, TAIPEI, Nov 29 – A Taiwanese court is set to rule next month on a gay couple’s appeal against a government agency’s refusal to register their marriage, in what rights groups on Thursday called a “milestone” case.
Chen Ching-hsueh and his partner Kao Chih-wei filed a complaint with the Taipei High Administrative Court against a local household registration agency, which turned them away when they tried to register their marriage last year.
Chen told reporters before a hearing earlier Thursday that he hopes Taiwan will become the first society in Asia to legalise same-sex marriage, adding he will continue to fight for his rights.
Gay rights advocates believe the case will have major long-term significance. It comes as they are preparing to present a bill to parliament next year that would legalise same-sex marriage.
The registration agency has justified its refusal by saying marriage is an act between a man and a woman, according to Chen.
“Whether they win or lose this case will be a milestone in gay rights developments,” said Yeh Kuan-yu, a spokeswoman for Taiwan LGBT Family Rights Advocacy.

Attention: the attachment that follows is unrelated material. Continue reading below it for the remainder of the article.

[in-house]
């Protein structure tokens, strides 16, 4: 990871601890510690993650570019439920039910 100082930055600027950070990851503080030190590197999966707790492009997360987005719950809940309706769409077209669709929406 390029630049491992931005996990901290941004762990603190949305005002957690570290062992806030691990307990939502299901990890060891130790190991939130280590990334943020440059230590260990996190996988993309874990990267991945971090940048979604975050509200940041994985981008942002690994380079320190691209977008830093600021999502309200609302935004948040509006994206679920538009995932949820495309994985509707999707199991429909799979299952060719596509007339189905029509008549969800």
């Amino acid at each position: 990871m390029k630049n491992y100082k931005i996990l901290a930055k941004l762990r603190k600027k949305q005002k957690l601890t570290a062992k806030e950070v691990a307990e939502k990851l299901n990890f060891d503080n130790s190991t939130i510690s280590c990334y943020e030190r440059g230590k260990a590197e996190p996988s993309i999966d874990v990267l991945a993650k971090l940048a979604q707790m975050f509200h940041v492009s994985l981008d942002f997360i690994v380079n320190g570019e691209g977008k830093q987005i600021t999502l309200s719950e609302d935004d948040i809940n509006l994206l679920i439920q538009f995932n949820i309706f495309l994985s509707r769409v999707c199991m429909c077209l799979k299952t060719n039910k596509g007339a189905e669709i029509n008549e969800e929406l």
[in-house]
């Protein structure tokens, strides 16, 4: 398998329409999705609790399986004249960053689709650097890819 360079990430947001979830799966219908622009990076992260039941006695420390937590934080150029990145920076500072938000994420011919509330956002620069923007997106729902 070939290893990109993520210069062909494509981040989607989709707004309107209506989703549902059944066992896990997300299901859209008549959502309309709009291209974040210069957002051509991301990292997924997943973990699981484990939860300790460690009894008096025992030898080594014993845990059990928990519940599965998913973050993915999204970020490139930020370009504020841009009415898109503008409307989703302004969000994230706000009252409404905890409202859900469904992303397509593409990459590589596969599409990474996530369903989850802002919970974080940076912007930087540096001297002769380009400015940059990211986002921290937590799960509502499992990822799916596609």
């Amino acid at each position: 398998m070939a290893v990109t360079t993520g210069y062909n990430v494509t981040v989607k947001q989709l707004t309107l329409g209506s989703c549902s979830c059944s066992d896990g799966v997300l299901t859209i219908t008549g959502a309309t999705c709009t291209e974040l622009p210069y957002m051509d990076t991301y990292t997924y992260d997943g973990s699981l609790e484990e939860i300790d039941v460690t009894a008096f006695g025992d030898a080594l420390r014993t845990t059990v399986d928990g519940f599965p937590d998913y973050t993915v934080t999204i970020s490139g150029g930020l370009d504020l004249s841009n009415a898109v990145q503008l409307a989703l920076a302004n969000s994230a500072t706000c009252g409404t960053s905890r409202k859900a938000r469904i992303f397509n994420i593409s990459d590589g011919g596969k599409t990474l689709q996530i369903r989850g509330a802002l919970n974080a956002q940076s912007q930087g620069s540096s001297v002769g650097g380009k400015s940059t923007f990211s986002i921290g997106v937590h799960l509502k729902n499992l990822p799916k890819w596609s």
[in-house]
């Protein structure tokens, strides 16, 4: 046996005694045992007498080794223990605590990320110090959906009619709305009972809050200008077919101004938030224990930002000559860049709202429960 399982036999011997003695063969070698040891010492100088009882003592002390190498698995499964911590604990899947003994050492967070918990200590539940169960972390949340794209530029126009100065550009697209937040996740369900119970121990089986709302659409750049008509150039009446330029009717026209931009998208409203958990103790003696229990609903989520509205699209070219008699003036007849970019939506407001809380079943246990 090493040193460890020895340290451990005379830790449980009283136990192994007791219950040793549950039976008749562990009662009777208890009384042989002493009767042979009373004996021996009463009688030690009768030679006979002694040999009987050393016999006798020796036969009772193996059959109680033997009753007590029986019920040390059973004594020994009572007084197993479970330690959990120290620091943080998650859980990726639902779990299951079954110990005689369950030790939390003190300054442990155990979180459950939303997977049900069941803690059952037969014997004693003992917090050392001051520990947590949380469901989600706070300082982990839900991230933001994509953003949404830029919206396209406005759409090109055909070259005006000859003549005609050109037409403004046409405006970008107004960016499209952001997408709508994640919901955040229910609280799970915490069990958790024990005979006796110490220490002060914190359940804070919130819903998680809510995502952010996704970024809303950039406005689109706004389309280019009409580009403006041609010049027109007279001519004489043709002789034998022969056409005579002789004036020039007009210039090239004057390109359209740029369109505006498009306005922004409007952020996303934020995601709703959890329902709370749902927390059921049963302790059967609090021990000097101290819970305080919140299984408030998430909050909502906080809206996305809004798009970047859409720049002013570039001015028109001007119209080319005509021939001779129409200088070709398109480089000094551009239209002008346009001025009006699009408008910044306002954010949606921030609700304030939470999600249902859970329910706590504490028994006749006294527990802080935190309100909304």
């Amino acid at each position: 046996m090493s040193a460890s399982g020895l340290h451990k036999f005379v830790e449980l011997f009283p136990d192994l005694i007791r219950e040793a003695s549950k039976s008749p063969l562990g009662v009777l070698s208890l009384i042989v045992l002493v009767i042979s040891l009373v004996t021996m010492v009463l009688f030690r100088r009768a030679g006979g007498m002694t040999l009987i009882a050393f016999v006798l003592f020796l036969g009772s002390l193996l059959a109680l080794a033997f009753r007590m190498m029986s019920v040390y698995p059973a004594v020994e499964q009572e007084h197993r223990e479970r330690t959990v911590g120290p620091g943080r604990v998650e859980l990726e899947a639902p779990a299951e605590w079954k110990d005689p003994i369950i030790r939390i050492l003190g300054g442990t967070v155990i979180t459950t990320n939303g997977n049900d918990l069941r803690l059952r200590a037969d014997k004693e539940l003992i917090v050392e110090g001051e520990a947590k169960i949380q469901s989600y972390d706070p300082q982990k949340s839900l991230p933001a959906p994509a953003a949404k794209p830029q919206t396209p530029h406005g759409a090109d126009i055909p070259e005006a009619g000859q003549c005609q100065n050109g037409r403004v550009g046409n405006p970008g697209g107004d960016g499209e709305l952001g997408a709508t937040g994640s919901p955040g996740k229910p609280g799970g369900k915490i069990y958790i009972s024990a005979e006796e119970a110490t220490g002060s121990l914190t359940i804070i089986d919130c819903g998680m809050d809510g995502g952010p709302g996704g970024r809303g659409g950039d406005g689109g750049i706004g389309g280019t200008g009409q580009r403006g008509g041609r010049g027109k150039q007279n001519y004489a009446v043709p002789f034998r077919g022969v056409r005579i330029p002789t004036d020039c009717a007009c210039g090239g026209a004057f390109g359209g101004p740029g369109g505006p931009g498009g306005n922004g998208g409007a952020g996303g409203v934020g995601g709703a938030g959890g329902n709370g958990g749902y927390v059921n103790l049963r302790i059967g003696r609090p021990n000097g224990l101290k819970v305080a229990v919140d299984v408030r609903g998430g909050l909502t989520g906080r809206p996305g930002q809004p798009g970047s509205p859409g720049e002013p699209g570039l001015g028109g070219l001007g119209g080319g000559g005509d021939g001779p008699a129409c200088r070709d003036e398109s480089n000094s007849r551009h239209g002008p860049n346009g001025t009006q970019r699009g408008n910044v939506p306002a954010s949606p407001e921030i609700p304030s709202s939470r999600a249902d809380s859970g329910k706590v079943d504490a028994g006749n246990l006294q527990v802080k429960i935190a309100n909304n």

“Their victory will serve as a precedent for other couples who want to get married and even if they lose, their case can still generate a lot of discussions to help rights groups push for the legislation process.”
Taiwan is one of the most culturally liberal societies in East Asia, and gay and lesbian groups have been urging the government for years to make same-sex unions legal.
Aiming to raise awareness about the issue, some 80 lesbian couples last year took part in Taiwan’s biggest same-sex “wedding party”, attracting about 1,000 friends, relatives and curious onlookers.
In August two women tied the knot in the island’s first same-sex Buddhist “wedding”. The much-publicised event featured blessings from a well-known Buddhist master and 300 Buddhist guests.